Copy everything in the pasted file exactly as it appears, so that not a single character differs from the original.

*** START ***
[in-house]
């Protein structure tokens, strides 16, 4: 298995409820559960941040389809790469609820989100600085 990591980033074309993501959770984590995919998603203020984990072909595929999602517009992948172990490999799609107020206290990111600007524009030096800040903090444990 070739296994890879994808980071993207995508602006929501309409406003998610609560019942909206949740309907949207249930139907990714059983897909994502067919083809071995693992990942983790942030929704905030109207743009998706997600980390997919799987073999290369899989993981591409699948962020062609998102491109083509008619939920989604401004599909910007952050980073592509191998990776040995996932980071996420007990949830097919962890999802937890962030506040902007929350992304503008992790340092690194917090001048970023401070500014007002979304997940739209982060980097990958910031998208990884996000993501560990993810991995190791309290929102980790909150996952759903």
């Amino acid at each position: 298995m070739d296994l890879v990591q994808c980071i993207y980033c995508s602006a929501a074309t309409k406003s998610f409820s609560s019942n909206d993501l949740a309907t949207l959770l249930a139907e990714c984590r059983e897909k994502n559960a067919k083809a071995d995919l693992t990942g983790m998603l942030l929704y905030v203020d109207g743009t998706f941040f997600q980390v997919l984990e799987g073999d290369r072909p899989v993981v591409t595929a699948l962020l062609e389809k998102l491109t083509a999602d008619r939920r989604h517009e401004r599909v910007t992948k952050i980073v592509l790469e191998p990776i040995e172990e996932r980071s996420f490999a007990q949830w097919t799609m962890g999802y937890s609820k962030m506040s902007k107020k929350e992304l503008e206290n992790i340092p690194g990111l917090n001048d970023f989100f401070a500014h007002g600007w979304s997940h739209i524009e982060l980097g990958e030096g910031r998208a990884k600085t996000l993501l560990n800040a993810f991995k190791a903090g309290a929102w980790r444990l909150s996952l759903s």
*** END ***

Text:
[in-house]
């Protein structure tokens, strides 16, 4: 298995409820559960941040389809790469609820989100600085 990591980033074309993501959770984590995919998603203020984990072909595929999602517009992948172990490999799609107020206290990111600007524009030096800040903090444990 070739296994890879994808980071993207995508602006929501309409406003998610609560019942909206949740309907949207249930139907990714059983897909994502067919083809071995693992990942983790942030929704905030109207743009998706997600980390997919799987073999290369899989993981591409699948962020062609998102491109083509008619939920989604401004599909910007952050980073592509191998990776040995996932980071996420007990949830097919962890999802937890962030506040902007929350992304503008992790340092690194917090001048970023401070500014007002979304997940739209982060980097990958910031998208990884996000993501560990993810991995190791309290929102980790909150996952759903």
């Amino acid at each position: 298995m070739d296994l890879v990591q994808c980071i993207y980033c995508s602006a929501a074309t309409k406003s998610f409820s609560s019942n909206d993501l949740a309907t949207l959770l249930a139907e990714c984590r059983e897909k994502n559960a067919k083809a071995d995919l693992t990942g983790m998603l942030l929704y905030v203020d109207g743009t998706f941040f997600q980390v997919l984990e799987g073999d290369r072909p899989v993981v591409t595929a699948l962020l062609e389809k998102l491109t083509a999602d008619r939920r989604h517009e401004r599909v910007t992948k952050i980073v592509l790469e191998p990776i040995e172990e996932r980071s996420f490999a007990q949830w097919t799609m962890g999802y937890s609820k962030m506040s902007k107020k929350e992304l503008e206290n992790i340092p690194g990111l917090n001048d970023f989100f401070a500014h007002g600007w979304s997940h739209i524009e982060l980097g990958e030096g910031r998208a990884k600085t996000l993501l560990n800040a993810f991995k190791a903090g309290a929102w980790r444990l909150s996952l759903s």